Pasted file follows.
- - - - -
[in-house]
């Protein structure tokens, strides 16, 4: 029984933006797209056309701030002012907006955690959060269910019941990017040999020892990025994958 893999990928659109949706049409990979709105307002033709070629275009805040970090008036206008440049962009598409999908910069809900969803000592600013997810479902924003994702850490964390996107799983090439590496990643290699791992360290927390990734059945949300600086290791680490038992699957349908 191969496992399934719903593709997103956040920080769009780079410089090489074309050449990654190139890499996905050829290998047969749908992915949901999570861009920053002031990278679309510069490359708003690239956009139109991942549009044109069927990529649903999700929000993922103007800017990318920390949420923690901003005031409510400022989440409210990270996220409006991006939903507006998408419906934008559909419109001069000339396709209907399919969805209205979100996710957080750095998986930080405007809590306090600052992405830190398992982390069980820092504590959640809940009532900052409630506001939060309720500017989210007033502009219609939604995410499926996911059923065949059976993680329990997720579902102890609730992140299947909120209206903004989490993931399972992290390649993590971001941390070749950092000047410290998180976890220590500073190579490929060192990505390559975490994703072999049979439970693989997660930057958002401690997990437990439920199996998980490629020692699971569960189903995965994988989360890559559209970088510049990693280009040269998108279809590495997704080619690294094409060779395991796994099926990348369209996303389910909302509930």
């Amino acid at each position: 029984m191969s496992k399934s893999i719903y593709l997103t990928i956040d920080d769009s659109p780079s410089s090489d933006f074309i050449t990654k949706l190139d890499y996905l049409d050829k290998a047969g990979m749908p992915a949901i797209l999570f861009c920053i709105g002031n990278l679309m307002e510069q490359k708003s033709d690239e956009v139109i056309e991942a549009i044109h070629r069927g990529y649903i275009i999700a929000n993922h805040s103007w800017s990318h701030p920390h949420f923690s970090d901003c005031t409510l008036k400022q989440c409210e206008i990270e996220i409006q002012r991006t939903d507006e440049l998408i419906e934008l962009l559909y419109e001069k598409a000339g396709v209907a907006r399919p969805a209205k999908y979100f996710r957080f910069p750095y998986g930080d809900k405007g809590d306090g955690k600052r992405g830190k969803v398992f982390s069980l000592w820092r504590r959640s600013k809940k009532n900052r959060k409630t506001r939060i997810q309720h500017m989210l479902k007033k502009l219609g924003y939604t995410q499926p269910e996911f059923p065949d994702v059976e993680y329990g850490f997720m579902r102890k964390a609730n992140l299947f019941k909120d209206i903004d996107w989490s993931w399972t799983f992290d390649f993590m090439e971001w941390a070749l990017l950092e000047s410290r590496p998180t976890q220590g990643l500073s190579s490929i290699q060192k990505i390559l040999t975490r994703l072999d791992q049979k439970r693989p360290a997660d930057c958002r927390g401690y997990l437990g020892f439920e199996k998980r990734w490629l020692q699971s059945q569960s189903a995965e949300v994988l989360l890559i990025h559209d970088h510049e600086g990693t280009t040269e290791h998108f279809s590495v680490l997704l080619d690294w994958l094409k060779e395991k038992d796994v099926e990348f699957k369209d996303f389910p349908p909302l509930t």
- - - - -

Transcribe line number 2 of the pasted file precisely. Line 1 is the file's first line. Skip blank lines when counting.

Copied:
């Protein structure tokens, strides 16, 4: 029984933006797209056309701030002012907006955690959060269910019941990017040999020892990025994958 893999990928659109949706049409990979709105307002033709070629275009805040970090008036206008440049962009598409999908910069809900969803000592600013997810479902924003994702850490964390996107799983090439590496990643290699791992360290927390990734059945949300600086290791680490038992699957349908 191969496992399934719903593709997103956040920080769009780079410089090489074309050449990654190139890499996905050829290998047969749908992915949901999570861009920053002031990278679309510069490359708003690239956009139109991942549009044109069927990529649903999700929000993922103007800017990318920390949420923690901003005031409510400022989440409210990270996220409006991006939903507006998408419906934008559909419109001069000339396709209907399919969805209205979100996710957080750095998986930080405007809590306090600052992405830190398992982390069980820092504590959640809940009532900052409630506001939060309720500017989210007033502009219609939604995410499926996911059923065949059976993680329990997720579902102890609730992140299947909120209206903004989490993931399972992290390649993590971001941390070749950092000047410290998180976890220590500073190579490929060192990505390559975490994703072999049979439970693989997660930057958002401690997990437990439920199996998980490629020692699971569960189903995965994988989360890559559209970088510049990693280009040269998108279809590495997704080619690294094409060779395991796994099926990348369209996303389910909302509930």